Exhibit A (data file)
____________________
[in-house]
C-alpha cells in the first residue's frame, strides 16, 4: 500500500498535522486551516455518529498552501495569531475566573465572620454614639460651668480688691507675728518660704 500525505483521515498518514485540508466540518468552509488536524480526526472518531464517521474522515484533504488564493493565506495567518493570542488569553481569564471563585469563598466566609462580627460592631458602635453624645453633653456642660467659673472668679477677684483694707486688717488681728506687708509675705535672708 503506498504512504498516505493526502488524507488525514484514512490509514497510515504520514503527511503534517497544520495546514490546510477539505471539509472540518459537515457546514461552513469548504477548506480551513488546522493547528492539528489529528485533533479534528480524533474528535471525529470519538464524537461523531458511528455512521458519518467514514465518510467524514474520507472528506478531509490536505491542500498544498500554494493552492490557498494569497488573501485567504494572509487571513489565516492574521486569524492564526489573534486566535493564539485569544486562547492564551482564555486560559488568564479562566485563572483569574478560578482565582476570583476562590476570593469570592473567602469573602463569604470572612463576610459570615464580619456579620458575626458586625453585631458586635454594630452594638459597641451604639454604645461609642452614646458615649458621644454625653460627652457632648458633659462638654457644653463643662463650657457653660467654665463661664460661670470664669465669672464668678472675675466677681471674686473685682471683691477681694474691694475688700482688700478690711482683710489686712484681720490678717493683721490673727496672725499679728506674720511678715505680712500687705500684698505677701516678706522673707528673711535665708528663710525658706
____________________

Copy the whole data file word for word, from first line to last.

[in-house]
C-alpha cells in the first residue's frame, strides 16, 4: 500500500498535522486551516455518529498552501495569531475566573465572620454614639460651668480688691507675728518660704 500525505483521515498518514485540508466540518468552509488536524480526526472518531464517521474522515484533504488564493493565506495567518493570542488569553481569564471563585469563598466566609462580627460592631458602635453624645453633653456642660467659673472668679477677684483694707486688717488681728506687708509675705535672708 503506498504512504498516505493526502488524507488525514484514512490509514497510515504520514503527511503534517497544520495546514490546510477539505471539509472540518459537515457546514461552513469548504477548506480551513488546522493547528492539528489529528485533533479534528480524533474528535471525529470519538464524537461523531458511528455512521458519518467514514465518510467524514474520507472528506478531509490536505491542500498544498500554494493552492490557498494569497488573501485567504494572509487571513489565516492574521486569524492564526489573534486566535493564539485569544486562547492564551482564555486560559488568564479562566485563572483569574478560578482565582476570583476562590476570593469570592473567602469573602463569604470572612463576610459570615464580619456579620458575626458586625453585631458586635454594630452594638459597641451604639454604645461609642452614646458615649458621644454625653460627652457632648458633659462638654457644653463643662463650657457653660467654665463661664460661670470664669465669672464668678472675675466677681471674686473685682471683691477681694474691694475688700482688700478690711482683710489686712484681720490678717493683721490673727496672725499679728506674720511678715505680712500687705500684698505677701516678706522673707528673711535665708528663710525658706